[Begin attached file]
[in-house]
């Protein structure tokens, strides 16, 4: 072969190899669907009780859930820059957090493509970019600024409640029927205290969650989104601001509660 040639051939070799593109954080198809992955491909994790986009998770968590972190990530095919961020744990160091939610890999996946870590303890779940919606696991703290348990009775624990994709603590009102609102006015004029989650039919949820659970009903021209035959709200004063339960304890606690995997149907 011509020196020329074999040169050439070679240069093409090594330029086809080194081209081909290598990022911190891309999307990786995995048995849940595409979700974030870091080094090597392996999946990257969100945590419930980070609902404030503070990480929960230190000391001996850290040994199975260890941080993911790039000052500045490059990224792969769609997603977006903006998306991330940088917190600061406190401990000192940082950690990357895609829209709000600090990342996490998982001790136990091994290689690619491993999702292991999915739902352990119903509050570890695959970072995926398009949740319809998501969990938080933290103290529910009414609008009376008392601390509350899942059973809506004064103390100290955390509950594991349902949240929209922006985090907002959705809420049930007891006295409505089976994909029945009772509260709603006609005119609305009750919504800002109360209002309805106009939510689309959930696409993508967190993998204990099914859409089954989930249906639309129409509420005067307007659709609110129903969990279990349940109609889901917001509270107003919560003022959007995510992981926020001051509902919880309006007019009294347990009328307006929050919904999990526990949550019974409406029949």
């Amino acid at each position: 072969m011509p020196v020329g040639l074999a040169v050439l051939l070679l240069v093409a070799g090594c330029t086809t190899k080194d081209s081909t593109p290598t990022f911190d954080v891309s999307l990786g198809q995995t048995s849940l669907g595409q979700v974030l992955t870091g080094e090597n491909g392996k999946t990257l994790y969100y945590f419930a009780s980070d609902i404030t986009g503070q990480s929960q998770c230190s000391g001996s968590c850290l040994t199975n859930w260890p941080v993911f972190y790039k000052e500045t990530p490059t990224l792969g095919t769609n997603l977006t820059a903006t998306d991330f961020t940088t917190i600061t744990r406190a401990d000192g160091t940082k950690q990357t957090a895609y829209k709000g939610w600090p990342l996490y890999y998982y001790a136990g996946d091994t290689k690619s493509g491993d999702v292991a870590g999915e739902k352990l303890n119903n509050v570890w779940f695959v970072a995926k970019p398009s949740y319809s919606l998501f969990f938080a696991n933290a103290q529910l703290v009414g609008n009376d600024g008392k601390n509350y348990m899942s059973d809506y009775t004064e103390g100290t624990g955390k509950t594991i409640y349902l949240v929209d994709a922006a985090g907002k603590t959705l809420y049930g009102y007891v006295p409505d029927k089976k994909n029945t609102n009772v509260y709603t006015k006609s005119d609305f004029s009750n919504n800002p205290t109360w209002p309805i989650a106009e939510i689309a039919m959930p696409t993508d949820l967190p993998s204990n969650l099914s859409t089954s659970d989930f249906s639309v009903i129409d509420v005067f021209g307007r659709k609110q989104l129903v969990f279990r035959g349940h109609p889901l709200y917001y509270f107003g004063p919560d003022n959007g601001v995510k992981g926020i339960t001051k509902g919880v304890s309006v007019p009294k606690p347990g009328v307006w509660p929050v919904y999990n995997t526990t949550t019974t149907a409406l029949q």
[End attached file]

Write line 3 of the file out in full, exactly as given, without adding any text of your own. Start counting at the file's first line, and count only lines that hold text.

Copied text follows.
């Amino acid at each position: 072969m011509p020196v020329g040639l074999a040169v050439l051939l070679l240069v093409a070799g090594c330029t086809t190899k080194d081209s081909t593109p290598t990022f911190d954080v891309s999307l990786g198809q995995t048995s849940l669907g595409q979700v974030l992955t870091g080094e090597n491909g392996k999946t990257l994790y969100y945590f419930a009780s980070d609902i404030t986009g503070q990480s929960q998770c230190s000391g001996s968590c850290l040994t199975n859930w260890p941080v993911f972190y790039k000052e500045t990530p490059t990224l792969g095919t769609n997603l977006t820059a903006t998306d991330f961020t940088t917190i600061t744990r406190a401990d000192g160091t940082k950690q990357t957090a895609y829209k709000g939610w600090p990342l996490y890999y998982y001790a136990g996946d091994t290689k690619s493509g491993d999702v292991a870590g999915e739902k352990l303890n119903n509050v570890w779940f695959v970072a995926k970019p398009s949740y319809s919606l998501f969990f938080a696991n933290a103290q529910l703290v009414g609008n009376d600024g008392k601390n509350y348990m899942s059973d809506y009775t004064e103390g100290t624990g955390k509950t594991i409640y349902l949240v929209d994709a922006a985090g907002k603590t959705l809420y049930g009102y007891v006295p409505d029927k089976k994909n029945t609102n009772v509260y709603t006015k006609s005119d609305f004029s009750n919504n800002p205290t109360w209002p309805i989650a106009e939510i689309a039919m959930p696409t993508d949820l967190p993998s204990n969650l099914s859409t089954s659970d989930f249906s639309v009903i129409d509420v005067f021209g307007r659709k609110q989104l129903v969990f279990r035959g349940h109609p889901l709200y917001y509270f107003g004063p919560d003022n959007g601001v995510k992981g926020i339960t001051k509902g919880v304890s309006v007019p009294k606690p347990g009328v307006w509660p929050v919904y999990n995997t526990t949550t019974t149907a409406l029949q």